I used to buy cigarettes as a 9-year-old.
The brand was Pall Mall.
The grocery clerk at East Avenue Market sold them to me. So did the cashier at Lincoln Pharmacy.
My mom approved of it.
This is the same parent that had no qualms with me walking almost two miles one-way to school and then back again in rain, fog or 100-degree heat.
And she had no problem with the fact it involved crossing two state highways including one — Highway 65 — that had heavy truck traffic, no school crossing guards, and no traffic signals. The other state route, Highway 193, often had logging trucks.
No, my mother was not Ma Barker. Nor was she on the Child Protection Services 10 Most Wanted List.
This was back in the mid-1960s.
People smoked in restaurants. They smoked in cars. They smoked in jury rooms.
Cable TV, the back of milk cartoons and the Internet hadn’t made parents fearful their kids would be abducted by a stranger.
A little rain or a lot of heat wasn’t treated like the plague.
Most parents weren’t worried their kids wouldn’t pay attention crossing the street. That was mainly because they drilled into them what they should do.
Children were free-range kids before some six-figure child psychologist coined the phrase.
So how did I turn out?
Well, there are more than a few people that might answer such a query with the words “not too well.”
I have no health problems related to cigarette smoking despite getting my lungs full of the acid smoke in my early years at restaurants as well as in my early 20s covering marathon city council meetings in Lincoln and Rocklin that would last five to six hours where the visibility by 1 a.m. rivaled that of being socked in with dense fog.
I credit my lack of smoke-related health problems to the fact I never smoked.
Even though today you have to show ID that you are 21 before a clerk will unlock a cabinet to sell you cigarettes, all it took back then for a 9-year-old to buy them was a note from a parent.
It would simply say “my son Dennis has permission to buy cigarettes for me” with my mom’s signature.
They of course knew my mom. Any trips to the store included bringing back some other items such as bread, milk, and such. It’s amazing how quick you can get groceries delivered to your home you need that day without having to use your Amazon app while at the same time your kids get exercise.
The days of parents scribbling notes to buy things for them that are now kept under lock and key and require you to show valid California ID even if you look older than Mick Jagger in order to purchase them are long gone.
So is the image of visiting your family physician as a kid after gravity aborted a tree climbing challenge and having the doctor put out his cigarette in an ash tray as he entered the exam room.
Those days were back in the mid-1960s when no one outside of Rogers, Arkansas had ever heard of Sam Walton or Walmart. It’s when Kmart was all the rage and kids chewed candy cigarettes or bubblegum cigars with complete abandon.
Candy and gum marketed as cigarettes and cigars? What heathens, right?
Today the politically correct crowd would have consumed so many digital bytes raging on social media that some self-serving prosecutor would find a way to use statutes aimed at fighting organized crime to put the officers of confection companies selling candy cigarettes in prison for 10 years to life for marketing “poison” to children.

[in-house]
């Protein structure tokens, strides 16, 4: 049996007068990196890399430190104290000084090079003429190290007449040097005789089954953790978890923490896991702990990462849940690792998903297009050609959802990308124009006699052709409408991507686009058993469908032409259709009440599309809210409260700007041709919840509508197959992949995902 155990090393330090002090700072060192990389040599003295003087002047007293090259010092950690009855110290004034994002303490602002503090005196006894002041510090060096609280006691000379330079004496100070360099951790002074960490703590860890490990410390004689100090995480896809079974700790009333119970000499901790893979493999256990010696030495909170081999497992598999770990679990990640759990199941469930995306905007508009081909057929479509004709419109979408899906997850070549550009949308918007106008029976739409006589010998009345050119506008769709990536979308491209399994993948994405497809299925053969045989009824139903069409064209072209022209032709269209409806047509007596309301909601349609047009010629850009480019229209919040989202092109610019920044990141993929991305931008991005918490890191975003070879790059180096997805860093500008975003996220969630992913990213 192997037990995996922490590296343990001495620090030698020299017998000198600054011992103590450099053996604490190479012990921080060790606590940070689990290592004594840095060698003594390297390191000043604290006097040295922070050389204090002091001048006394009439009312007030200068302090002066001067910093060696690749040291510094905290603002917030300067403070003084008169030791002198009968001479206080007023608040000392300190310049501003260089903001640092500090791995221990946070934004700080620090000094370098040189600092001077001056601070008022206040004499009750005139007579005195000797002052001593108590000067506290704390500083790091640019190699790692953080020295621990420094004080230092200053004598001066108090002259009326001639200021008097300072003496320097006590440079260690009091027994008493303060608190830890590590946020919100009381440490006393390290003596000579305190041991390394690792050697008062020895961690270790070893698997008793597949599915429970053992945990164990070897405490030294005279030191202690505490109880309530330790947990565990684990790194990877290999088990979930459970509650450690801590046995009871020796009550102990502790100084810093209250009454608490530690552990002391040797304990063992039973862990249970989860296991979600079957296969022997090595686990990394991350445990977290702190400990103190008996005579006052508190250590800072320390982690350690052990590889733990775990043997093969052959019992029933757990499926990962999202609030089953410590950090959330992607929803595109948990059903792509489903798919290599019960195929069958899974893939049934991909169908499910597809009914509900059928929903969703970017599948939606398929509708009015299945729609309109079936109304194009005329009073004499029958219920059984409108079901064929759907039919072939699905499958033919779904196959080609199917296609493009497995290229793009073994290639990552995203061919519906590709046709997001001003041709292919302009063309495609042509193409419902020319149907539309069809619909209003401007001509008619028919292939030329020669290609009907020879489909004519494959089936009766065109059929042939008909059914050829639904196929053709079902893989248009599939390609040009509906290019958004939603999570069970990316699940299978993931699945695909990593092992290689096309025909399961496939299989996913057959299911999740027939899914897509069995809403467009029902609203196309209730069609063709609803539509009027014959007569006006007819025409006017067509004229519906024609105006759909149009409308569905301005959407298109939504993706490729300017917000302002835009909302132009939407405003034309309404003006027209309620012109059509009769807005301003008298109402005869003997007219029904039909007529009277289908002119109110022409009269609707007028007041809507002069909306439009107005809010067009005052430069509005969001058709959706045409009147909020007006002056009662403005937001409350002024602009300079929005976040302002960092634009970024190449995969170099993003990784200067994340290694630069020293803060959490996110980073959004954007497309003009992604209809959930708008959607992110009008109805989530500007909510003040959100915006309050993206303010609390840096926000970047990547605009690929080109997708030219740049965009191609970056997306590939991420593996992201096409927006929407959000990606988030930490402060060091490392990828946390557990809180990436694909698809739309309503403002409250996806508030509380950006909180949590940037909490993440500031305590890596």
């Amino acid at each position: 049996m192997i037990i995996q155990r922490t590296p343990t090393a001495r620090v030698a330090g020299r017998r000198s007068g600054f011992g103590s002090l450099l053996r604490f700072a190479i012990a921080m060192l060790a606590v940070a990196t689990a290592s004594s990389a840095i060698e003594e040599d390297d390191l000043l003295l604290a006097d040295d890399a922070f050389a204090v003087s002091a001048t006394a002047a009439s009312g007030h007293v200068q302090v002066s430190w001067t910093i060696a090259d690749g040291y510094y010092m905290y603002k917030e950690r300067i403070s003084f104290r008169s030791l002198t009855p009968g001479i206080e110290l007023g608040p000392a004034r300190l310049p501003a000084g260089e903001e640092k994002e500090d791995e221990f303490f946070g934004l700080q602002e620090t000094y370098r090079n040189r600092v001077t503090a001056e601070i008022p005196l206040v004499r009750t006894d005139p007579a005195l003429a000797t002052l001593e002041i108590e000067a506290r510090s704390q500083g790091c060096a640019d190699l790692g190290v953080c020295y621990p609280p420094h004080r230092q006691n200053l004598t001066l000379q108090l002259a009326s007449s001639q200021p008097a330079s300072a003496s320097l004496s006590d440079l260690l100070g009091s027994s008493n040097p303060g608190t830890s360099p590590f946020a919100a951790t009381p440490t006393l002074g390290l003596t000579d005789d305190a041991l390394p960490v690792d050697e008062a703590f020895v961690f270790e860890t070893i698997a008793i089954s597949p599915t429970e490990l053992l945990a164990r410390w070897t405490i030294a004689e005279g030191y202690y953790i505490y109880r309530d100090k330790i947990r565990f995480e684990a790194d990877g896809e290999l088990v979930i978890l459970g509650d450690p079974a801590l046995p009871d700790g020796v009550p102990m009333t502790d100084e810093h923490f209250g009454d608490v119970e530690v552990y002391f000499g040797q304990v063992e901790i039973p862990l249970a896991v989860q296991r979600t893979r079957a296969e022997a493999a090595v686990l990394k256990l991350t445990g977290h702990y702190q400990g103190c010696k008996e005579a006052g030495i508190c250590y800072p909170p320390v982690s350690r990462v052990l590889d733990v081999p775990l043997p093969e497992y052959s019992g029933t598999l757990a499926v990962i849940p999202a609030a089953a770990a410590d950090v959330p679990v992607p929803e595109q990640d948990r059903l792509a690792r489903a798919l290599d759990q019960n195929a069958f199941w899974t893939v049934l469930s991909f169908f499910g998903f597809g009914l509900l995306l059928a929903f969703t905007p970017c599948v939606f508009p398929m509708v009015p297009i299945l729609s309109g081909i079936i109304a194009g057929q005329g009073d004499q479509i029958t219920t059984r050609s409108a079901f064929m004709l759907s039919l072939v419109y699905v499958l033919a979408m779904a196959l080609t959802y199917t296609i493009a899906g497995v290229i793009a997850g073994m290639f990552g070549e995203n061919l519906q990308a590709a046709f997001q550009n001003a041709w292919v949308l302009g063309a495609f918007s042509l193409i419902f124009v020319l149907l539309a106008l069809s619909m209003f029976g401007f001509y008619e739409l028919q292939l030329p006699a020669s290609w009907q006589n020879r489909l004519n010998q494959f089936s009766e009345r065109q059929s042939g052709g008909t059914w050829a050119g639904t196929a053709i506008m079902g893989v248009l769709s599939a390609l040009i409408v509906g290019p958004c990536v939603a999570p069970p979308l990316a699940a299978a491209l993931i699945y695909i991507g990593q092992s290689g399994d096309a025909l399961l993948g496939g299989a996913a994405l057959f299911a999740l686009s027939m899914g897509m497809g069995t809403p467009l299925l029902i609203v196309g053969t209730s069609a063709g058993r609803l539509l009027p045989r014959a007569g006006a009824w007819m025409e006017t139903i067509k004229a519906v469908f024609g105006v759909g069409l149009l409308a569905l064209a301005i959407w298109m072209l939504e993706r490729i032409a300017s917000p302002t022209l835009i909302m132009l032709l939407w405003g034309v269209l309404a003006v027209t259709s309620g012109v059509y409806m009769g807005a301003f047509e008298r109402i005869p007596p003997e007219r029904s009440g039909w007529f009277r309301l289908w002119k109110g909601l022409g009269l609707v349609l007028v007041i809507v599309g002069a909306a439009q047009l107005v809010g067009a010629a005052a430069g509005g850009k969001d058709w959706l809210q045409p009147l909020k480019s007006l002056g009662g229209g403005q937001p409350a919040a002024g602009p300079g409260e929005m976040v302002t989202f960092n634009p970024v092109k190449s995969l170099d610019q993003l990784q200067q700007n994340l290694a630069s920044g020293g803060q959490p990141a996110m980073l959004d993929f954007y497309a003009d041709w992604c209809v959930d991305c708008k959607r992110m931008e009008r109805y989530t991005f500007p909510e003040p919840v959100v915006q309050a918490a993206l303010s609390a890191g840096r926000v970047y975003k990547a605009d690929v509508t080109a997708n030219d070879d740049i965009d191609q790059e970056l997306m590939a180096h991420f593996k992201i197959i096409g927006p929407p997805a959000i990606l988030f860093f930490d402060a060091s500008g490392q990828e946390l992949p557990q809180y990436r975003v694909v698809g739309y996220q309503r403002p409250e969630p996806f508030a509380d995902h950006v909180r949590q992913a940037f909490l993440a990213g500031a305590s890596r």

It’s ironic in a way that no one seems too concerned about candy per se being too accessible to kids unless, of course they are shaped like cigarettes.
Despite having eaten my share of candy cigarettes and chewed a number of bubblegum cigars I have never smoked the real version of either.
That said I’ve been known to pop plain M&Ms the way some junkies pop pills.
I’m not saying treat candy like cigarettes or even arguing for the banning of what is viewed as poison in the form of tobacco products or taxing to smithereens sugary drinks et al. We all have our vices and when you’re an adult it’s a personal choice. The only proviso being the use of such shouldn’t impact the comfort and health of others and you accept the responsibility for over indulging whether it is lung and heart related issued from tobacco products or health and heart issues from sweets.
Walmart’s recent decision this week to remove cigarettes from some of their stores in California and several other states is not being done under the hammer of woke submission nor is it being driven by a desire to create a certain company image.
Cigarettes are still available at more than 200,000 locations in the United States — primarily gas stations and convenience stores— across the country. Walmart’s decision doesn’t reduce the ease of which cigarettes can be purchased for those that want to partake.
At the same time Walmart isn’t caving into demands that since cigarettes have been determined to be dangerous to health, they must clear cigarettes from their shelves. There are a lot of things sold at Walmart — as well as hardware stores, supermarkets, and even health food stores — that can be used to kill you if used incorrectly, overindulge in a repetitive cand consistent manner or weld as a weapon.
Walmart’s decision was driven by the changing times.
There is a shift from expanding stores to remodeling to address increased business volumes.
The space the locked-up cigarettes occupy in select stores are being converted to more self-serve checking.
It’s a business decision regarding the most effective use of space and manpower now pushing $20 an hour in some markets as cigarette purchases require the verifying of identification and the locking and unlocking display cabinets.
The world has changed a lot since the day a parent could send a kid to the store carrying a note to allow them to buy them a pack of smokes.
Back then you still needed a clerk to check you out of the store and take your money.
You can’t do that today if you’re selling cigarettes that are under lock and key.